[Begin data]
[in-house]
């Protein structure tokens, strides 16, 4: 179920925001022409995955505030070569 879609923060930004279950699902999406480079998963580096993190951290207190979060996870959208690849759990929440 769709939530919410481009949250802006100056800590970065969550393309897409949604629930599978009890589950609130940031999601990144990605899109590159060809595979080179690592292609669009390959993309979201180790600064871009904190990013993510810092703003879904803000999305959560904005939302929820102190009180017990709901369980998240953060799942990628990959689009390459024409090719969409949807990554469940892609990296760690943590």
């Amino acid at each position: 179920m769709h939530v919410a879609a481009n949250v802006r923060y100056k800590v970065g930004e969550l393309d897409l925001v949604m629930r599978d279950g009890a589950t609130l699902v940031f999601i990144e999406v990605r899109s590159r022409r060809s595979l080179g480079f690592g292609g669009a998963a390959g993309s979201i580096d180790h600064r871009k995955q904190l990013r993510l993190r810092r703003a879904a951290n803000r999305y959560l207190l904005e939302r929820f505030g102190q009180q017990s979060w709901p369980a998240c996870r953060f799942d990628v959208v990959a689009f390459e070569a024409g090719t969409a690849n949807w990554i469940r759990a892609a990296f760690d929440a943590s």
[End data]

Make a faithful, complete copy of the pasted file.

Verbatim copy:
[in-house]
């Protein structure tokens, strides 16, 4: 179920925001022409995955505030070569 879609923060930004279950699902999406480079998963580096993190951290207190979060996870959208690849759990929440 769709939530919410481009949250802006100056800590970065969550393309897409949604629930599978009890589950609130940031999601990144990605899109590159060809595979080179690592292609669009390959993309979201180790600064871009904190990013993510810092703003879904803000999305959560904005939302929820102190009180017990709901369980998240953060799942990628990959689009390459024409090719969409949807990554469940892609990296760690943590």
């Amino acid at each position: 179920m769709h939530v919410a879609a481009n949250v802006r923060y100056k800590v970065g930004e969550l393309d897409l925001v949604m629930r599978d279950g009890a589950t609130l699902v940031f999601i990144e999406v990605r899109s590159r022409r060809s595979l080179g480079f690592g292609g669009a998963a390959g993309s979201i580096d180790h600064r871009k995955q904190l990013r993510l993190r810092r703003a879904a951290n803000r999305y959560l207190l904005e939302r929820f505030g102190q009180q017990s979060w709901p369980a998240c996870r953060f799942d990628v959208v990959a689009f390459e070569a024409g090719t969409a690849n949807w990554i469940r759990a892609a990296f760690d929440a943590s």